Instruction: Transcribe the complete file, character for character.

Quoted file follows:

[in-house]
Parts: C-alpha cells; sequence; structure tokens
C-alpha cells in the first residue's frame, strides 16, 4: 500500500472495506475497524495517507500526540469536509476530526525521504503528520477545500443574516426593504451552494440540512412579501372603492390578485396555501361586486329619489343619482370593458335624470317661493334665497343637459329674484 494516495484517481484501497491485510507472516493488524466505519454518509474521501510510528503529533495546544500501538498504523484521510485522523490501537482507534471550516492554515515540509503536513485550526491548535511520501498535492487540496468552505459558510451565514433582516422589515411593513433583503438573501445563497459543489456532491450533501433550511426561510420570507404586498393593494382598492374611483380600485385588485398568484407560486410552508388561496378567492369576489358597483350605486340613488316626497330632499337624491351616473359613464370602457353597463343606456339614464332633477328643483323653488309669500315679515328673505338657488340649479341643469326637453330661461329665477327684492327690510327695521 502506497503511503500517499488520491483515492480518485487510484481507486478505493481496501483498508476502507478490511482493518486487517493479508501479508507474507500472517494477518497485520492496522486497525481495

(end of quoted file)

[in-house]
Parts: C-alpha cells; sequence; structure tokens
C-alpha cells in the first residue's frame, strides 16, 4: 500500500472495506475497524495517507500526540469536509476530526525521504503528520477545500443574516426593504451552494440540512412579501372603492390578485396555501361586486329619489343619482370593458335624470317661493334665497343637459329674484 494516495484517481484501497491485510507472516493488524466505519454518509474521501510510528503529533495546544500501538498504523484521510485522523490501537482507534471550516492554515515540509503536513485550526491548535511520501498535492487540496468552505459558510451565514433582516422589515411593513433583503438573501445563497459543489456532491450533501433550511426561510420570507404586498393593494382598492374611483380600485385588485398568484407560486410552508388561496378567492369576489358597483350605486340613488316626497330632499337624491351616473359613464370602457353597463343606456339614464332633477328643483323653488309669500315679515328673505338657488340649479341643469326637453330661461329665477327684492327690510327695521 502506497503511503500517499488520491483515492480518485487510484481507486478505493481496501483498508476502507478490511482493518486487517493479508501479508507474507500472517494477518497485520492496522486497525481495